And historically, monogamy is the system that could bring in the largest number of men for this task—for building a life. For every woman there was a man assigned by life, and he had to stick by her. Men and women are born in roughly equal numbers, so if nearly every man and woman have a partner, incredibly prosperous communities and nations can be built. The whole European culture is based on this monogamous structure, nonetheless some people work incredibly hard to dismantle it. It is already becoming clear that our whole culture slowly becomes lost. The framework that has held us together up to now can now be dismantled by simple things like putting sexuality in the centre of our lives, participating in the ridicule of monogamy and the people who stand by it, or repeatedly telling ourselves that it is a different world now and promiscuity is therefore trendy and natural.
Aren’t we living in a different world, though? A different system, if you will?
Liberalism hasn’t brought about any new system. You can only call something a new system if it works. The liberal one doesn’t, so it can’t be a system. A system is about having a set of rules and being able to describe exactly what it looks like. It is not a system if everyone does what they want, because it lacks the regulatory principle that creates the possibility of rebuilding and developing society at a higher level over a long period of time. We are at the same point again where there is the conservative system and then there is the liberal, which is in fact the conservative system in ruins.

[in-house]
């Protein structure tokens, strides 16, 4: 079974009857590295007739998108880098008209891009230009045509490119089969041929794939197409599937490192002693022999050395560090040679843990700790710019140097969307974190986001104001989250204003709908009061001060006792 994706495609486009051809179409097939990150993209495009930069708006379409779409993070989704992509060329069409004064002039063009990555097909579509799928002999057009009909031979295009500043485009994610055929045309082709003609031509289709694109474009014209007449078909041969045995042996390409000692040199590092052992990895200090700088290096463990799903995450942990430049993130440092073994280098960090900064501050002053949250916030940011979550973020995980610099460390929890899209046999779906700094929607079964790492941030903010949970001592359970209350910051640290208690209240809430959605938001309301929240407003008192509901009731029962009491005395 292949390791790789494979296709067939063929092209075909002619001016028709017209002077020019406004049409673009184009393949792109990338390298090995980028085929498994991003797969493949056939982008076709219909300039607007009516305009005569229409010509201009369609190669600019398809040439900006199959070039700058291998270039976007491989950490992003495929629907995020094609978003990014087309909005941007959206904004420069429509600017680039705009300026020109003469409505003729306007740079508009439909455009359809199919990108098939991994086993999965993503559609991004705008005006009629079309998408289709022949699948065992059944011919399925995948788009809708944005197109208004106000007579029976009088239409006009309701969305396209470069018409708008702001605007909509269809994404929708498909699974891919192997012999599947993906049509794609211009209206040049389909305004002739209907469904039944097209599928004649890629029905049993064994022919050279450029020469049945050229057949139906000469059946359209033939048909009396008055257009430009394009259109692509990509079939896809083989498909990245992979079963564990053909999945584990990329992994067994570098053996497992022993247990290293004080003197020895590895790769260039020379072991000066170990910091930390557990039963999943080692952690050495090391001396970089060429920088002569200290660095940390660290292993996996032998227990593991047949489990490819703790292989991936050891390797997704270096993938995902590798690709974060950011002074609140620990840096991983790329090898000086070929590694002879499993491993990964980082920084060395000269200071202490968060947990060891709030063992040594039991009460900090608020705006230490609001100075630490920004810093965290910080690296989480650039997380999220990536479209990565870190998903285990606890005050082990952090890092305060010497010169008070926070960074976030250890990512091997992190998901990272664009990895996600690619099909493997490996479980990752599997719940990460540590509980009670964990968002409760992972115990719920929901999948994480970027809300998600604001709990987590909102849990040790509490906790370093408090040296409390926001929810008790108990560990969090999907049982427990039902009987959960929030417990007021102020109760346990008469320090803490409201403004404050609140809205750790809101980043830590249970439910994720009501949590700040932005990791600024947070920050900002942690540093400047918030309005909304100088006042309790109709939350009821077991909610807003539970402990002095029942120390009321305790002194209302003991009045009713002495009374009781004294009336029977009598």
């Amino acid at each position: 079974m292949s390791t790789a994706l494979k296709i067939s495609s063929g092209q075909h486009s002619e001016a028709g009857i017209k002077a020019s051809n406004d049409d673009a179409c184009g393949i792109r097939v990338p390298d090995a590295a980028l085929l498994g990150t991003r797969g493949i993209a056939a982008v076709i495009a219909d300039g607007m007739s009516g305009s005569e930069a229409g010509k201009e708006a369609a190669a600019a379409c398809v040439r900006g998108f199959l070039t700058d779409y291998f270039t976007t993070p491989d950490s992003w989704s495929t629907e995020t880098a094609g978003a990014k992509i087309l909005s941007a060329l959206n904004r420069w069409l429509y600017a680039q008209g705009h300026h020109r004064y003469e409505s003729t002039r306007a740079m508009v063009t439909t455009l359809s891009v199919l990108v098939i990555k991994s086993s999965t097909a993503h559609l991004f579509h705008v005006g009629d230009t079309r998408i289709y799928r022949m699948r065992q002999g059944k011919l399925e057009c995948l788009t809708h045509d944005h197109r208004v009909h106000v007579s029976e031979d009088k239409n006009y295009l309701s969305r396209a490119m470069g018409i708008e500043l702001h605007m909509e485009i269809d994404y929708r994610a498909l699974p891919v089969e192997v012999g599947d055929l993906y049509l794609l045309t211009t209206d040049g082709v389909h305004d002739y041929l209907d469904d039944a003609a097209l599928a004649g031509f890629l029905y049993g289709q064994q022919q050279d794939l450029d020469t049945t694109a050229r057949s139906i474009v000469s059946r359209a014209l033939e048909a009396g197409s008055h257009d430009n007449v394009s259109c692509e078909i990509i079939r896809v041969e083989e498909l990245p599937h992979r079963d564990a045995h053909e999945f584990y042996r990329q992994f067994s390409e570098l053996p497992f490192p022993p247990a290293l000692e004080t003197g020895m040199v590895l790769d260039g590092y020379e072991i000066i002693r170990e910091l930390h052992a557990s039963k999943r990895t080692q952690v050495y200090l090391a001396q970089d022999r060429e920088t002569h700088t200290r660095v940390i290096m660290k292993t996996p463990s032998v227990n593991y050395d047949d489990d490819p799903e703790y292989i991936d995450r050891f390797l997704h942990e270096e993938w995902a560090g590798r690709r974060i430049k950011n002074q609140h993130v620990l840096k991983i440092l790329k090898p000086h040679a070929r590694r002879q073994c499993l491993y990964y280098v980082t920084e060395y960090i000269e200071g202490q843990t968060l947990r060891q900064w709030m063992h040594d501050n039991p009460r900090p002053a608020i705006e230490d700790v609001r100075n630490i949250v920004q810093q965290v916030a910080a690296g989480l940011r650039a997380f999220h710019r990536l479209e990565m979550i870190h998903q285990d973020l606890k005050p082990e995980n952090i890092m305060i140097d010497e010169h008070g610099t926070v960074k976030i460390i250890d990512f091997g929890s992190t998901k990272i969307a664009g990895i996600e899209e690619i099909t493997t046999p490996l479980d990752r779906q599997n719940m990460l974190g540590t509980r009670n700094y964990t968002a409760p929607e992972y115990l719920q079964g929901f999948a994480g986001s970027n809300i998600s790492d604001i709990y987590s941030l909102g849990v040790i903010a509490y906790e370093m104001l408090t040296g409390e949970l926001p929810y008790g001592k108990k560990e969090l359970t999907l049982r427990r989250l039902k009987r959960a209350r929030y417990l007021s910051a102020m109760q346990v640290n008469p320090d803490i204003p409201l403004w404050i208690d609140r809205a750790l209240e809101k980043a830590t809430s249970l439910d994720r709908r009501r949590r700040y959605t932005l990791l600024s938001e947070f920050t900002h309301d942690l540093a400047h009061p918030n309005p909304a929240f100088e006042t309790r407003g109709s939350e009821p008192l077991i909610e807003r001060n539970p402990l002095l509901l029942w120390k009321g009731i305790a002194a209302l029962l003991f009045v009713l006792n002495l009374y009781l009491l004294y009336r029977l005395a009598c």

But there is no viable alternative to conservatism and all that it encapsulates. Monogamy is what has brought our civilization here. I am not saying that no one has ever cheated on their partner, but as long as it was in spite of having rock-solid rules against it, the outcome was completely different. The education on it was different and the form of social and community control above it was different. So, as long as these rules were in place, the whole of the European culture was in fact expanding and developing, and since then it seems that the whole of the Western world has been in decline. We are declining spiritually, we are declining in numbers, and we are slowly being overtaken in everything, from production to innovation.
The second part of this interview, where we explore the purpose and the recipe for a successful life, is available here.